It’s nearly midnight in Greece, and I’m following a long-term volunteer at the refugee camp on a path up the hillside. I step gingerly over scrub brush, peering in the dark; she knows the path, and leads the way. We’re searching for a friend of hers, Mohammed, who took in a small stray kitten — one of many cats and dogs wandering on the island — that then became sick and weak. We’re bringing him cat formula.
When we make it to her friend’s ISO-box, a storage-crate-like structure that 10 or so live in, he is gone and the men who live with him are sitting on benches and the hard packed dirt of the hillside, talking and smoking. They invite us to sit. She knows several of the men, and settles in to talk. There’s a buzzing florescent light somewhere nearby, around the corner of the ISO-box; it’s enough to see people’s faces.
One of the men is kneeling on the ground next to a hot plate, warming a small glass cup of liquid and holding a second glass at the ready. When it’s hot, he pours the liquid into the other glass and repeats. It’s a smooth motion, practiced and meditative, like an experienced baker kneading and pounding out the dough. It’s hypnotizing, a little, like a campfire; whenever the liquid stretches between the two cups, it catches all the available light.
The man sitting next to me introduces himself. “Mohammed,” he says.
“Oh, you’re the one with the cat,” I say.
He shakes his head. “Different Mohammed,” he says. There are a lot of Mohammeds here, the same way there are a lot of Johns back home.
We try to keep up the conversation, but don’t get far; one of the other men starts to laugh at us. “You don’t speak any French,” he says to me. “And he doesn’t speak any English.” I grin, and lean back against the warm metal of the ISO-box to listen.
The men gathered here outside are from Gambia, Senegal and Congo, at least the ones I understand. The man with the cups speaks clear English, and he’s another friend of the woman who led me here.
“There are rich Muslims, you know,” he says, his eyes never leaving the cups in his hands, unhesitating in their motion. “Saudi Arabia, Dubai — they have money. But it’s you Christians that come to help us, from America and France and Amsterdam.”
“Why do you think that is?” she asks. She is American, and a Mennonite: she wears a doily over her hair and long skirts every day, the tangible signs of her religion. She leans forward in her chair.
We end up talking a lot about religion at the camp. All volunteers at the camp promise not to evangelize, no matter their faith; Greece is a Greek Orthodox nation, and It’s illegal to proselytize across the country. But religion is at the forefront of everyone’s minds — it’s noticeable everywhere, in the head coverings the Christian and Muslim women wear, the way we greet each other, the way men and women interact, the way we say thanks, the way we swear. The differences between people are exaggerated here, in close quarters, and faith seems more visible.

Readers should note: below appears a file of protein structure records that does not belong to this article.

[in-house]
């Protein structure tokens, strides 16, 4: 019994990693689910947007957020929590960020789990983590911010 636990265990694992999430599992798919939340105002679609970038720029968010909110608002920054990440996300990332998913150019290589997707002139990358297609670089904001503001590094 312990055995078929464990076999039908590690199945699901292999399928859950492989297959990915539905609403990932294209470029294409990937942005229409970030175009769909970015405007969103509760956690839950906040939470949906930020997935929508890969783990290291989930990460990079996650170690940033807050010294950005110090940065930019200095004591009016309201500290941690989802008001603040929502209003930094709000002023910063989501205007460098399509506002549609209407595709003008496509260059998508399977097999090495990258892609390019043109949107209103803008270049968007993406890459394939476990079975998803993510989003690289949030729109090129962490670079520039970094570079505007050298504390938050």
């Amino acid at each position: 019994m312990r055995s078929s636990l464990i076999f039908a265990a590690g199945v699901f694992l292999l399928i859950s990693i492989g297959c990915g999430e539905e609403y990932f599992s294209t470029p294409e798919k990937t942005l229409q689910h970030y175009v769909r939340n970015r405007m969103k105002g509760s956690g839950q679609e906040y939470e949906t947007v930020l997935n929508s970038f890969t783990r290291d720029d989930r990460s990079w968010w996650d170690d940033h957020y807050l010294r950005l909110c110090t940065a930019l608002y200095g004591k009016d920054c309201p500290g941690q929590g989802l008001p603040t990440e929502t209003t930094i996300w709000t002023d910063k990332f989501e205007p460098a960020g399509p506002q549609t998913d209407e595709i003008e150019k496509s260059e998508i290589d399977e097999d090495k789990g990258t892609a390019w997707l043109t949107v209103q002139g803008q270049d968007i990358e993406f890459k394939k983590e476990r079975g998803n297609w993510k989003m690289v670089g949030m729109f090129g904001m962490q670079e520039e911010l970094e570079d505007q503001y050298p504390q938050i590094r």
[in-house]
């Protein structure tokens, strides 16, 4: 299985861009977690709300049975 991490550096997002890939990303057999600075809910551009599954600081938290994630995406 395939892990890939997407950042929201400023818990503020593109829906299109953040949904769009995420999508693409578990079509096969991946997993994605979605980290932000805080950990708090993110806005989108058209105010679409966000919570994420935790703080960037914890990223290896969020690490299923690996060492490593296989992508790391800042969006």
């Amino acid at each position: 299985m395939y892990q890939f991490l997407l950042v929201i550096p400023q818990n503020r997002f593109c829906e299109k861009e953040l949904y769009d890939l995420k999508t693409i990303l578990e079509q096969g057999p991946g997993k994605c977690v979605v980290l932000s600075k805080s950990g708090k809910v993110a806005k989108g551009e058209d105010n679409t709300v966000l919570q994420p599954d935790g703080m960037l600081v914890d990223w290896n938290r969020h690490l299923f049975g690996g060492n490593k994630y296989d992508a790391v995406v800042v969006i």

A lot of people want to talk theology: where each of us comes from, what we believe. People talk about their faiths, about their childhoods, about the choice they made and ensuing struggle to cross into Europe. Maybe it simply rises to the surface here, where people who have faced tangible evil gather, still reeling from the events they fled. It prompts the old question — why would a good God permit this?
While some volunteers seem uncomfortable under the no evangelizing rule, I’m glad it’s in place. I’ve never liked evangelists. They make me feel guilty, shameful, even when I know I’ve done nothing wrong, even when I hold their same faith. They demand something from me that it feels they don’t deserve. And I’ve had the luxury of living in a nation where my faith isn’t obvious. I don’t wear Christian T-shirts to work or have a cross tattooed across my bicep; you can’t see my religion from across the room.
Here, though, people stop me and say, “You’re Christian, right?” People thank me, bless me as I pick up trash along the main drag. One teenager wraps her mother’s hijab around my head, eager to show me how it’s folded in Syria, how it’s different from the way the Iranian woman next to us folds hers. A man hears my accent and says, “American! Are you a Christian?” I say yes and he smiles, wide: “Me too!”
I’ve never been in a place where my faith has felt this visible, a neon sign to those around me.
The man kneeling on the packed dirt sees me watching and smiles. “You want some tea,” he says, and offers me the full cup. It’s green tea, and shockingly bitter. I finish it and hand the cup back; he begins to make another, pouring again between the cups. When we rise to leave, they invite us back, thank us for Mohammed’s cat formula.
The next day when I arrive at the camp, the other volunteer pulls me aside, smiling.
“I saw Mohammed this morning!” she says. “He named the cat after me.”